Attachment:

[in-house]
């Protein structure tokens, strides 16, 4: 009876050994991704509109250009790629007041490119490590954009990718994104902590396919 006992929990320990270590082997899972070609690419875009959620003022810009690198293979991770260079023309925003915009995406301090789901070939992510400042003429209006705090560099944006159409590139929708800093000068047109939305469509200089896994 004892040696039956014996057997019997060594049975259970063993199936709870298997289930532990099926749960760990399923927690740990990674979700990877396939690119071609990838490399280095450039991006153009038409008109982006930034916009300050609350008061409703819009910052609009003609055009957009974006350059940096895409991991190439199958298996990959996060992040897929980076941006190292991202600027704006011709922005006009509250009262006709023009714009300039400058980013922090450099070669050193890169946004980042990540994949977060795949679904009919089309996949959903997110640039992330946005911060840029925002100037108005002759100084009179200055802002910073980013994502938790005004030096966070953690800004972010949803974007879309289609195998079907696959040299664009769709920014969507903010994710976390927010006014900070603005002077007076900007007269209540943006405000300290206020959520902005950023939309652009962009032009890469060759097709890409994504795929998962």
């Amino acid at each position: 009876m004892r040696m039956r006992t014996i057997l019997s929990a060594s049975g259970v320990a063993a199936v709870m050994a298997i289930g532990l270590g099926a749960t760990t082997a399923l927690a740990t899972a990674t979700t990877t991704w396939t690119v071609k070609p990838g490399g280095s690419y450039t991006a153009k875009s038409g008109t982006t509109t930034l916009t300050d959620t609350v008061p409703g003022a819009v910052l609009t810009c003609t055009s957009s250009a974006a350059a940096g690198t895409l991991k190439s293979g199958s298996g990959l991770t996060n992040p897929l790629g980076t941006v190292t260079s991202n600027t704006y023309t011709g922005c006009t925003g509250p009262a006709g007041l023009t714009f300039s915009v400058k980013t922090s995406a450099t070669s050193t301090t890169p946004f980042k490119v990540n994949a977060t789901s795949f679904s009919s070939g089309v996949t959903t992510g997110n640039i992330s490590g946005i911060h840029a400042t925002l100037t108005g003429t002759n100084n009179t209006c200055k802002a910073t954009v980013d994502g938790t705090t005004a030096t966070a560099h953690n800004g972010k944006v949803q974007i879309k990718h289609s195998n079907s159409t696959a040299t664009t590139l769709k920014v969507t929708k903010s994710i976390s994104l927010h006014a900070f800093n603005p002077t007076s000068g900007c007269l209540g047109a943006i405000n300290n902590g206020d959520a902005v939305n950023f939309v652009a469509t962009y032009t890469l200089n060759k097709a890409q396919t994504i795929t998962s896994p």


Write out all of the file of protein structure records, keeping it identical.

[in-house]
């Protein structure tokens, strides 16, 4: 009876050994991704509109250009790629007041490119490590954009990718994104902590396919 006992929990320990270590082997899972070609690419875009959620003022810009690198293979991770260079023309925003915009995406301090789901070939992510400042003429209006705090560099944006159409590139929708800093000068047109939305469509200089896994 004892040696039956014996057997019997060594049975259970063993199936709870298997289930532990099926749960760990399923927690740990990674979700990877396939690119071609990838490399280095450039991006153009038409008109982006930034916009300050609350008061409703819009910052609009003609055009957009974006350059940096895409991991190439199958298996990959996060992040897929980076941006190292991202600027704006011709922005006009509250009262006709023009714009300039400058980013922090450099070669050193890169946004980042990540994949977060795949679904009919089309996949959903997110640039992330946005911060840029925002100037108005002759100084009179200055802002910073980013994502938790005004030096966070953690800004972010949803974007879309289609195998079907696959040299664009769709920014969507903010994710976390927010006014900070603005002077007076900007007269209540943006405000300290206020959520902005950023939309652009962009032009890469060759097709890409994504795929998962």
């Amino acid at each position: 009876m004892r040696m039956r006992t014996i057997l019997s929990a060594s049975g259970v320990a063993a199936v709870m050994a298997i289930g532990l270590g099926a749960t760990t082997a399923l927690a740990t899972a990674t979700t990877t991704w396939t690119v071609k070609p990838g490399g280095s690419y450039t991006a153009k875009s038409g008109t982006t509109t930034l916009t300050d959620t609350v008061p409703g003022a819009v910052l609009t810009c003609t055009s957009s250009a974006a350059a940096g690198t895409l991991k190439s293979g199958s298996g990959l991770t996060n992040p897929l790629g980076t941006v190292t260079s991202n600027t704006y023309t011709g922005c006009t925003g509250p009262a006709g007041l023009t714009f300039s915009v400058k980013t922090s995406a450099t070669s050193t301090t890169p946004f980042k490119v990540n994949a977060t789901s795949f679904s009919s070939g089309v996949t959903t992510g997110n640039i992330s490590g946005i911060h840029a400042t925002l100037t108005g003429t002759n100084n009179t209006c200055k802002a910073t954009v980013d994502g938790t705090t005004a030096t966070a560099h953690n800004g972010k944006v949803q974007i879309k990718h289609s195998n079907s159409t696959a040299t664009t590139l769709k920014v969507t929708k903010s994710i976390s994104l927010h006014a900070f800093n603005p002077t007076s000068g900007c007269l209540g047109a943006i405000n300290n902590g206020d959520a902005v939305n950023f939309v652009a469509t962009y032009t890469l200089n060759k097709a890409q396919t994504i795929t998962s896994p």